Diseased Bats may help cure AIDS
After dogs, bats are next in line to becoming man’s best friend! As scientists believe that bats with white nose fungus could help in treatment of AIDS.
Studying the immunology of bats with white-nose fungus -- who sometimes suffer in the same way that humans with AIDS do, could help in the development of treatments for the deadly disease, scientists say.
Carol Meteyer, a scientist for the US Geological Survey, peered through a microscope at hundreds of little bats and noticed that they had managed to survive the white-nose fungus that had killed millions of other bats hibernating in caves.
However, they had succumbed to something else that had left their tiny corpses in tatters, their wings scorched and pocked with holes, 'The Washington Post' reported. Meteyer realised that the bats were killed by their own hyper-aggressive immune systems in a struggle to fight off the fungus that causes white-nose syndrome.
Meteyer had stumbled upon a phenomenon never before seen in mammals in the wild - a similar finding had been observed only once before - in people with AIDS. Now scientists hope studying the immunology of bats might help in the development of treatments for AIDS.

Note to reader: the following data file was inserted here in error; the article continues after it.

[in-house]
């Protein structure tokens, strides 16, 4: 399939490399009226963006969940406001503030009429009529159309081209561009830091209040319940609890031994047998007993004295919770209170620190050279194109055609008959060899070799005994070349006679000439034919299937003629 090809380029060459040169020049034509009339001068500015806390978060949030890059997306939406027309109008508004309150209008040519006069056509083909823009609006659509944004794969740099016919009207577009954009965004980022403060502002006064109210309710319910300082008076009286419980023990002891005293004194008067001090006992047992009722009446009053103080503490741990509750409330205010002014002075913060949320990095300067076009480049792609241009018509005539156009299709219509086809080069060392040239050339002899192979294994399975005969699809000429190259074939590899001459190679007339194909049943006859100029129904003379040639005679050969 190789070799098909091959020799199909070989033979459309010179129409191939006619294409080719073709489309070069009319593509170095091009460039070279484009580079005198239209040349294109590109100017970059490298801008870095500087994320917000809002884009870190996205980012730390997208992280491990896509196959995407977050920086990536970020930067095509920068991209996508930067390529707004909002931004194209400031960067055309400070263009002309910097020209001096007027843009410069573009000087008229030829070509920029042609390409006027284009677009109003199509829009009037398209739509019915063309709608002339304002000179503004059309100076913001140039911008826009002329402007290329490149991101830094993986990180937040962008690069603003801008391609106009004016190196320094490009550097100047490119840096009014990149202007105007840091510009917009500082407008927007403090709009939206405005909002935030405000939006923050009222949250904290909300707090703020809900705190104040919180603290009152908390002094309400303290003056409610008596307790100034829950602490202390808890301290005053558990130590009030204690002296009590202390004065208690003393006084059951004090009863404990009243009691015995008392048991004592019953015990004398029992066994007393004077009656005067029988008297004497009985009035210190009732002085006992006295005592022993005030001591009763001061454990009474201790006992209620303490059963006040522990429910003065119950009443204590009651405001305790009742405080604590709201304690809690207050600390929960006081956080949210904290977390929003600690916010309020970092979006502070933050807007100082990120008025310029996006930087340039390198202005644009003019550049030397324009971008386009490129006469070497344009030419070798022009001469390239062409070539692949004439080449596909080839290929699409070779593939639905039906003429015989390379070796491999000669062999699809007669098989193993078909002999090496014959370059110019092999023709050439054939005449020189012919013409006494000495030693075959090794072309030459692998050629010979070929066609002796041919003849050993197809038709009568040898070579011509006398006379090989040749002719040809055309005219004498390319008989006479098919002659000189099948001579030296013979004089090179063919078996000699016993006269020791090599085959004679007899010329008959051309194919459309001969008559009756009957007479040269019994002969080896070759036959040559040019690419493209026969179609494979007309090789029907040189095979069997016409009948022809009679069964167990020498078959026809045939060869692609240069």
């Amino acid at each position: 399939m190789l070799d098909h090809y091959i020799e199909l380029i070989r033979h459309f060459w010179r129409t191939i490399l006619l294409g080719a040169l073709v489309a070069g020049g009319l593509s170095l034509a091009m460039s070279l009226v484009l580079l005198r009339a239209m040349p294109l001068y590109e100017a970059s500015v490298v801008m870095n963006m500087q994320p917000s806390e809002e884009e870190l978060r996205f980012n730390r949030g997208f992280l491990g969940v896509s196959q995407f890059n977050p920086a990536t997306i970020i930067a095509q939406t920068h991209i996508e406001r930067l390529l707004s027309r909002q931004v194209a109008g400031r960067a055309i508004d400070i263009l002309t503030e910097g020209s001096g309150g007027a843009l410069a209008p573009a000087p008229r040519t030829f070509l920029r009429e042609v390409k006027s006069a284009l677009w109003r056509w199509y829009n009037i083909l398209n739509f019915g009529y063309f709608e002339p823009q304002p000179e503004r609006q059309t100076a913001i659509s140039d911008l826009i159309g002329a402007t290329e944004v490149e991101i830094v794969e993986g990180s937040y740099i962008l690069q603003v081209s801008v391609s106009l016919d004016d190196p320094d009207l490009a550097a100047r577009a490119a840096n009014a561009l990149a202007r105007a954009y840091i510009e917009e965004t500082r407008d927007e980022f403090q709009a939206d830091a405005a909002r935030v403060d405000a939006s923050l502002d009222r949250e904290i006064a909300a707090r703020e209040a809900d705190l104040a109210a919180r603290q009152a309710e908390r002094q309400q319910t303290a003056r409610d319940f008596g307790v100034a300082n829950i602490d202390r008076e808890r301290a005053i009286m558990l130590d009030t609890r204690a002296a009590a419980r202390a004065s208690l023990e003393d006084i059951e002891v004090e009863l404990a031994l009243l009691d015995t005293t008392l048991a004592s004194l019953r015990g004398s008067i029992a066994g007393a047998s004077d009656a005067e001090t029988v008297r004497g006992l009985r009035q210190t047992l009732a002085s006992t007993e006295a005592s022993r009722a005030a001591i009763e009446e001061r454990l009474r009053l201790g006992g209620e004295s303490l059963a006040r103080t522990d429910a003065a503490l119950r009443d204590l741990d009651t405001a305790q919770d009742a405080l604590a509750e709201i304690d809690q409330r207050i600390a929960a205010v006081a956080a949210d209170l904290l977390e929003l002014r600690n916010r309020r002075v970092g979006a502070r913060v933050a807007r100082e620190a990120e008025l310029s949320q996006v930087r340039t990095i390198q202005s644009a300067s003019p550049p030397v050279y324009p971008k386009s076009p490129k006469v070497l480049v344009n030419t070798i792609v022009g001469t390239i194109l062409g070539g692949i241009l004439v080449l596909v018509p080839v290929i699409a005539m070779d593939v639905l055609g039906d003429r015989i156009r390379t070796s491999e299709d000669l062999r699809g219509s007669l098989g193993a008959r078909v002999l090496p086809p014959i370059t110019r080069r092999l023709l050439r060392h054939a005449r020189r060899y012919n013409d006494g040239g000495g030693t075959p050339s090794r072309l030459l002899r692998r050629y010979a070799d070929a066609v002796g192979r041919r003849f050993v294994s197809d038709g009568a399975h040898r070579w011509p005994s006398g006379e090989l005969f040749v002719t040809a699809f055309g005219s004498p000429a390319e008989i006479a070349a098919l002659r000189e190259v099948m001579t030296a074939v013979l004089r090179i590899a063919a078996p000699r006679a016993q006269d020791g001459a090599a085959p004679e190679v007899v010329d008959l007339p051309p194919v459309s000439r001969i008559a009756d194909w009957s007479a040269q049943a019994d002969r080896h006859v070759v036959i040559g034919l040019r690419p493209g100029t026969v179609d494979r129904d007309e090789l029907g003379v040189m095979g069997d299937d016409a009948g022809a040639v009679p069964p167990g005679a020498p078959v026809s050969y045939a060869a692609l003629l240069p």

When bats hibernate in winter, their heart rates slow and their immune systems all but shut down, making them vulnerable to the cave-dwelling fungus Geomyces destroyers that causes white-nose and eats away skin, connective tissue and muscle.
"It's not natural. It's cellular suicide. It comes out in a huge wave, going out to those areas of infection and kills everything," said Meteyer. For AIDS patients, after antiretroviral treatment improves patients' health, their restored immune systems can launch an exaggerated attack against any previously acquired infection the treatment didn't catch, causing extensive damage.
Scientists now hope to study the immunology of bats to try to uncover findings that can assist the development of treatments for AIDS, the report said. Meteyer envisions a day when "we can look closely at the mechanism driving this intense response in bats and potentially get insight into this phenomenon in humans."
Her co-author, Judith Mandl, from the National Institutes of Health involved in AIDS research, was also intrigued by the similarities between bat and human reactions.
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